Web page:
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Bailes, Tonadas and Cachuas - Songs and dances from Trujillo, Peru (18th century)
Tonada La Brugita [2:09]
Cachua al Nacimento 'Niño il mijor' [2:52]
Tonada La Donosa [1:58]
Lanchas para Baylar [3:39]
Tonada La Lata [3:43]
Tonada El Congo [3:24]
Cachua La Despedida [3:14]
Tonada El Conejo [3:05]
Bayle del Chimo [2:39]
Tonada El Diamante - Tonada el Tuppamaro [2:28]
Tonada El Tupamaro [3:02]
Tonada del Chimo [6:47]
Bayle de danzantes [1:55]
Tonada El Huicho [4:47]
Tonada La Selosa [2:20]
Cachua Serranita El Huicho Nuebo [8:40]
Tonadilla El Palomo [2:58]
Cachuyta de la Montaña El Vuen querer [2:52]
Cachua al Nacimiento 'Dennos lecencia' [3:42]
Música Temprana/Adrián Rodríguez Van der Spoel
rec. 4-6 July 2012, Koepelkerk, Renswoude, Netherlands. DDD
COBRA RECORDS 0036 [66:24]

Música Temprana is an ensemble based in the Netherlands which specializes in music of the 17th and 18th centuries from the New World. It has made several discs with sacred and secular music. This time it has turned to the music which is included in an important manuscript, the Codex Trujillo del Perú which was compiled between 1780 and 1790 by the Spanish bishop Baltasar Jaime Martínez Compañón. He was born in 1737 and was sent to Peru at the age of 31. In 1779 he was appointed bishop of Trujillo. In the first half of the next decade he paid visits to the towns and villages of his diocese. These resulted in nine volumes of pictures and tables about a wide range of subjects, from archaeology to textiles and ceramics. It is a kind of documentation of the state of society at the time with the purpose of informing the Spanish court.
The codex includes 20 pieces of music, all of which have been recorded here. They bear witness to the cultural variety, reflected by the various forms and the use of the languages which were spoken at that time. What we have here is not so much 'classical music' but rather traditional music which is not that far away from the kind sung and played in Latin America in our time.
Three forms are represented. In the 18th century the tonada was used in Spain to describe a vocal piece with a text in metrical verse. It had its origin in the theatre but also developed into an independent genre. In Peru it was adapted by African slaves and Indians to their own traditions. The lyrics show a wide variety of subjects which are a mirror of society. Many texts includes words and expressions with a double meaning. Sometimes the exact meaning of a word is impossible to establish; the Tonada del Chimo is not translated in the booklet because it is in Mochica, a language which is considered extinct.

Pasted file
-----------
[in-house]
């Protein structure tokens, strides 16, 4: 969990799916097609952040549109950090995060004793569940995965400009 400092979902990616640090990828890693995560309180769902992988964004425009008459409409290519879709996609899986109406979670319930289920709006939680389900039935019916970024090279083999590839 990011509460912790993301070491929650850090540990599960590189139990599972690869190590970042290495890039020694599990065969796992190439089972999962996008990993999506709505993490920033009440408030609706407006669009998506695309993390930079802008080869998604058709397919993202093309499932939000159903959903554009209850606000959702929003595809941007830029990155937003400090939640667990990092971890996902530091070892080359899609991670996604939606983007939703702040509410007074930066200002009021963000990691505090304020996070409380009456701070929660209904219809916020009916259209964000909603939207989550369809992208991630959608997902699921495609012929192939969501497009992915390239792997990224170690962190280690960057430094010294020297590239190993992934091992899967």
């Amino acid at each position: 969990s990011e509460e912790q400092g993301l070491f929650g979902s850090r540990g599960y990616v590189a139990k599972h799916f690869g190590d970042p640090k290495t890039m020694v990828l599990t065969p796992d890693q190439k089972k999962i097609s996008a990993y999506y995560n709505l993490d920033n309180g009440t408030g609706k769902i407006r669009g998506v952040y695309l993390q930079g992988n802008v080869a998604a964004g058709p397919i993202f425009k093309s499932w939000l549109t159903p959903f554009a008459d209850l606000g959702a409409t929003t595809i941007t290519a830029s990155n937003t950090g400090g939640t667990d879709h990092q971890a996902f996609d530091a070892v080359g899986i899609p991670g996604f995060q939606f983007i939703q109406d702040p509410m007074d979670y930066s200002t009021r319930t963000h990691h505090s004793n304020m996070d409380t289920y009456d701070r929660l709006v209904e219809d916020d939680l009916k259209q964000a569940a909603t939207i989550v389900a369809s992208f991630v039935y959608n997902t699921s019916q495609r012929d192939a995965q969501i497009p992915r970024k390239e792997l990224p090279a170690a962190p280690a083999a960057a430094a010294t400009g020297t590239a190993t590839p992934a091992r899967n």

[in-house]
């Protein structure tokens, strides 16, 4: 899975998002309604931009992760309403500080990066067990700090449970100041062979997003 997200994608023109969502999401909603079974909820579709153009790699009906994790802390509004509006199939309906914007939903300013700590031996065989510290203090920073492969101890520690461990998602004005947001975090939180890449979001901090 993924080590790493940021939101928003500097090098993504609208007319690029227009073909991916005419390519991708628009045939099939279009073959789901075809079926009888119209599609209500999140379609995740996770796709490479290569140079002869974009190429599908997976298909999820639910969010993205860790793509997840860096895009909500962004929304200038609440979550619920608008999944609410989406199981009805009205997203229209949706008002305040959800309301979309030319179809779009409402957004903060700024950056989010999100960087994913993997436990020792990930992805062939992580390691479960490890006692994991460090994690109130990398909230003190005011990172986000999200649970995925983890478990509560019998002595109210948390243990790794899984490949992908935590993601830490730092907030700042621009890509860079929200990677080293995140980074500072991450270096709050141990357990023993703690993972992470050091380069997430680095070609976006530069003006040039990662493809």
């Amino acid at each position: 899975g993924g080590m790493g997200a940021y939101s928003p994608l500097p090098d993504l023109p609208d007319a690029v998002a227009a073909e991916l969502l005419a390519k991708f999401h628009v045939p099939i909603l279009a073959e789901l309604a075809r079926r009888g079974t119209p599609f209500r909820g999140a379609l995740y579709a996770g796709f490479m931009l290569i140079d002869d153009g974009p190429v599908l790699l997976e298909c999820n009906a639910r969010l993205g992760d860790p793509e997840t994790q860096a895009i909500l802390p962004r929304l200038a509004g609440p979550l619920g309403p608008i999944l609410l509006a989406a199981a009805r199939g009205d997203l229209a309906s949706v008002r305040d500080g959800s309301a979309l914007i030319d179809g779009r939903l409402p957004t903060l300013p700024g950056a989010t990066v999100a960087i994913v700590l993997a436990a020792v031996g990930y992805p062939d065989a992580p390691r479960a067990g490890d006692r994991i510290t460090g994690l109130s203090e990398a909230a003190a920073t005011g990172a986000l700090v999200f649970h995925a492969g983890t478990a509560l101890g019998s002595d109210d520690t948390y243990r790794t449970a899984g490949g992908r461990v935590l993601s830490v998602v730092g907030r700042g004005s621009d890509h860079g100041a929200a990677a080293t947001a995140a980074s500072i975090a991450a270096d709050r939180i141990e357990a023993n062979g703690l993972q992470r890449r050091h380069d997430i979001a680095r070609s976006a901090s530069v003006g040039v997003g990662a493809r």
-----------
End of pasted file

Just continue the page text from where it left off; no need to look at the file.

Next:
Many tonadas are dancing songs; their titles give the indication para baylar cantando: "sung while dancing". That explains their pronounced rhythms and lively character. The manuscript includes several dances without a text, the so-called bayles. The third form is the cachua, a native pre-Hispanic form of a circle dance which still exists in parts of Peru. Originally it had strong erotic connotations, but - as is so characteristic of the music of the New World - it is also used with different content. Here we find two cachuas with spiritual content, celebrating the birth of Jesus. The mixture of secular and sacred failed to find approval in ecclesiastical circles. An edict of 1754, quoted by Adrián Rodríguez Van der Spoel in his liner-notes, says it all: "We hereby command (...) all musicians and instrumentalists to abstain, in churches, (...) from playing sonatas, minuets and other pieces of local traditional music. They may only be played in theatres and in profane festivities". It is unlikely this edict had much effect.
In recent times a considerable number of discs with music from the New World have been released. Often we hear a mixture of Spanish and traditional elements. In this recording we probably come closer to the purely traditional music of the indigenous people of Latin America than in any other. The manuscript from which the pieces are taken is of great historical and musical importance. Van der Spoel has made a special study of this codex and has included the results of his research in a book which will be published in 2013; on the last page of the booklet you will find more information about that. This disc is the musical illustration of his study, and its significance cannot be overstated. The ensemble uses a mixture of baroque instruments, such as recorder, violin and harp, but also a battery of traditional instruments some of which may still be played in Latin America. This music shows strong similarities with the music still played in Latin America or - more generally - Latin cultures. This aspect is also respected in the performances, but the artists have avoided any exaggeration. They are well aware that after all this is music of the past and cannot be played as if it was written yesterday.
This disc is a model of intelligent, but also passionate music-making. Not only lovers of Latin American early music, but also those who have an interest in folk music will enjoy it.
Johan van Veen